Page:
|Title:||Why Has the Value of Cash Increased over Time?||Authors:||Bates, Thomas W.
Chi, Jianxin Daniel
|Issue Date:||1-Apr-2018||Publisher:||CAMBRIDGE UNIV PRESS||Journal Volume:||53||Journal Issue:||2||Start page/Pages:||749||Source:||Journal of Financial and Quantitative Analysis||Abstract:||
© 2018 Michael G. Foster School of Business, University of Washington. The value of corporate cash holdings has increased significantly in recent decades. On average, $1 of cash is valued at $0.61 in the 1980s, $1.04 in the 1990s, and $1.12 in the 2000s. This increase is predominantly driven by the investment opportunity set and cash-flow volatility, as well as secular trends in product market competition, credit market risk, and within-firm diversification. We document a secular decrease in the speed of adjustment (SOA) in cash holdings, particularly for financially constrained firms with cash deficits, suggesting that capital market frictions can account for the trend in the value of cash holdings.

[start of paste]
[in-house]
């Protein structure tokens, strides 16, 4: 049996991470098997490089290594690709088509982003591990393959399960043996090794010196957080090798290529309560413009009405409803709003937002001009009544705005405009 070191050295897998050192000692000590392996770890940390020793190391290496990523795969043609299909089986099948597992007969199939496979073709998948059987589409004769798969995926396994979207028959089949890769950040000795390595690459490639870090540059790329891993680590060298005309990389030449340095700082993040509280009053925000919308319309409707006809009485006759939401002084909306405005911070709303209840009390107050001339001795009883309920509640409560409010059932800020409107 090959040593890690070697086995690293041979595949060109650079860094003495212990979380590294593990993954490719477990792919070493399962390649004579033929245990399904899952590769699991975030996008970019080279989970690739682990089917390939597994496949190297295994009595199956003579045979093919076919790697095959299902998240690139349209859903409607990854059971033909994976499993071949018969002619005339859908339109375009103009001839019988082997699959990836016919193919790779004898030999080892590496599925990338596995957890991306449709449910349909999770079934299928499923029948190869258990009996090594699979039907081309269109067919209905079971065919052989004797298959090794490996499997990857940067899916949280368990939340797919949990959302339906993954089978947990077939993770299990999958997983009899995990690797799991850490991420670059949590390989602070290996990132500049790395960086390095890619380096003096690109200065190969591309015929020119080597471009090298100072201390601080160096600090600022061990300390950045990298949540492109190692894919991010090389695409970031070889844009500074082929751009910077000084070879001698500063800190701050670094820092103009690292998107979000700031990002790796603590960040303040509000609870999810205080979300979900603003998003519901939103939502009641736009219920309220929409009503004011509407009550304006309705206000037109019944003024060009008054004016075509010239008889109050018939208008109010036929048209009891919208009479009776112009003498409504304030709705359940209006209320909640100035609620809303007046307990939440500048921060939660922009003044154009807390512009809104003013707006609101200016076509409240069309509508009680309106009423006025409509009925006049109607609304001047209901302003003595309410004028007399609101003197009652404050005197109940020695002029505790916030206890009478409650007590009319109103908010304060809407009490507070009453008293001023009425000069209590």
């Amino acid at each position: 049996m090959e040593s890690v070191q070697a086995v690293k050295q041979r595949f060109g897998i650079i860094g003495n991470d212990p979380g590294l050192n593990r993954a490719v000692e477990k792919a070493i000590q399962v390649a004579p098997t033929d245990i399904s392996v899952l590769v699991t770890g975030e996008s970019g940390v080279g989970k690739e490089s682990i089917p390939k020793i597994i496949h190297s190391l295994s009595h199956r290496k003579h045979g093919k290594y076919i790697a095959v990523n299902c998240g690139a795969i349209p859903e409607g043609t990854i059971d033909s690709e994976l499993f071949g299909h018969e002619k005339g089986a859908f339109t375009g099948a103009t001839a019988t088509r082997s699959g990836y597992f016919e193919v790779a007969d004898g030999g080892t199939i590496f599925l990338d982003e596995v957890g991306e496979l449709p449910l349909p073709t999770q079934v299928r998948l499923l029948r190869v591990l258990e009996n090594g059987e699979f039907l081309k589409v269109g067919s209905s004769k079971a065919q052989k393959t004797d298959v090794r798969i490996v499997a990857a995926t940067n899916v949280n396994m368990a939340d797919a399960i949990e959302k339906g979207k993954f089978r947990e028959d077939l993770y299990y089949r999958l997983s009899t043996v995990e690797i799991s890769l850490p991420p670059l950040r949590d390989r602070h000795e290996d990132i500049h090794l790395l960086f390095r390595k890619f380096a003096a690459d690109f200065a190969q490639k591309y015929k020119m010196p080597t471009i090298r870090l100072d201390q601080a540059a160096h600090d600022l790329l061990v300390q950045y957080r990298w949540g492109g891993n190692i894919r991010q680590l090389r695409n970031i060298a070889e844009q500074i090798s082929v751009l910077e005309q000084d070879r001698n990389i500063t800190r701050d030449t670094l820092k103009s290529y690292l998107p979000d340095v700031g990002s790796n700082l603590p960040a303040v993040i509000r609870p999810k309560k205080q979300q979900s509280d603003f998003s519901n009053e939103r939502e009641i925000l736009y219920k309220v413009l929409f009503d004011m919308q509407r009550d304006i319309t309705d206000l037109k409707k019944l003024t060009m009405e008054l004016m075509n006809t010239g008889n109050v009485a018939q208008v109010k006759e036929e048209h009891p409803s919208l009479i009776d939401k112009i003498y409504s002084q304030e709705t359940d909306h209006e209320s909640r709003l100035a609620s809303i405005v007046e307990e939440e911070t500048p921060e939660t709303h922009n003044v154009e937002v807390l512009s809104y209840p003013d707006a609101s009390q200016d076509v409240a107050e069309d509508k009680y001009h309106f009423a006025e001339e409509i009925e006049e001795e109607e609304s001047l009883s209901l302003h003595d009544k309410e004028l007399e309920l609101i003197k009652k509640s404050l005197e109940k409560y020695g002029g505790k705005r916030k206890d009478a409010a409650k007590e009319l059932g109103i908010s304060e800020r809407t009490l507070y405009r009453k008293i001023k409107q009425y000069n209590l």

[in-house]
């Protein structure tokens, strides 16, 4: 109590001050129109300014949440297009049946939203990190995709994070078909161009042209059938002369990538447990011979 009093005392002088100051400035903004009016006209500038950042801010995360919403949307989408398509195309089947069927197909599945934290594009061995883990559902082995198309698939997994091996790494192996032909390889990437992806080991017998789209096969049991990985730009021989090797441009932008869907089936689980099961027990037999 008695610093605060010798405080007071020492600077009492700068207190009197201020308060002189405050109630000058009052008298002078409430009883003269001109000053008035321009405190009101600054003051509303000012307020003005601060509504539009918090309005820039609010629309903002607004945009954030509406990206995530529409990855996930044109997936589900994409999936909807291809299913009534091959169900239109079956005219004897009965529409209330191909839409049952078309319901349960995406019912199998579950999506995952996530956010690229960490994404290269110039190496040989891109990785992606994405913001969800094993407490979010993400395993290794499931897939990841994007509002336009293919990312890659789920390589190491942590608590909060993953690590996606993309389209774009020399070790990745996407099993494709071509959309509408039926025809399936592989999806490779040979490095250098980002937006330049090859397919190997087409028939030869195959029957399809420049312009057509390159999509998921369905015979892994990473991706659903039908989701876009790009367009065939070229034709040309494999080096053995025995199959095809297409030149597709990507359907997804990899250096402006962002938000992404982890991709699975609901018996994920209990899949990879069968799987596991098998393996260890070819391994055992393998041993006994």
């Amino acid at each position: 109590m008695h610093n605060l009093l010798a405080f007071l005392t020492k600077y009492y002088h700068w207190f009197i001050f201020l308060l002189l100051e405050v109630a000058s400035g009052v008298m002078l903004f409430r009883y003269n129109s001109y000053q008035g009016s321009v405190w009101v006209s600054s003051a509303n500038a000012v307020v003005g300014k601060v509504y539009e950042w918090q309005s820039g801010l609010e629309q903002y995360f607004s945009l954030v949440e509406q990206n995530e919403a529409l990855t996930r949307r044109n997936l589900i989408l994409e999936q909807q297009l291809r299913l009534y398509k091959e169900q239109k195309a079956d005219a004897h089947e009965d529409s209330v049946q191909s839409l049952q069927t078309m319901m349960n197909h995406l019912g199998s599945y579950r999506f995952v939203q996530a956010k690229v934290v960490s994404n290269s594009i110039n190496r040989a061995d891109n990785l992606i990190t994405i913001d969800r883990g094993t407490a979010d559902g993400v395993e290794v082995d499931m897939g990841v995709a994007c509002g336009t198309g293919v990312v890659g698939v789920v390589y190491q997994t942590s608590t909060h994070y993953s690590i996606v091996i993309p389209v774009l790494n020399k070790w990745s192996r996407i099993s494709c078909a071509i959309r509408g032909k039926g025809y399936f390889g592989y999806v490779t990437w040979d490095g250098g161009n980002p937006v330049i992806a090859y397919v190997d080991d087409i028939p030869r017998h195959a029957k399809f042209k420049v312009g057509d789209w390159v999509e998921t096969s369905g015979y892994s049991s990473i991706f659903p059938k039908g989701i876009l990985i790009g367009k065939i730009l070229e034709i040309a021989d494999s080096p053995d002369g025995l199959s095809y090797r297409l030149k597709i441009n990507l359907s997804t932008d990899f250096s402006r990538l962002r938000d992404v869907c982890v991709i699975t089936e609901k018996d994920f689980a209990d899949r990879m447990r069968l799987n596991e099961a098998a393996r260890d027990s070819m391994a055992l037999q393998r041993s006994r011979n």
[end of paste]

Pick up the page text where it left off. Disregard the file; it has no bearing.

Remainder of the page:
|Appears in Collections:||財務金融學系|
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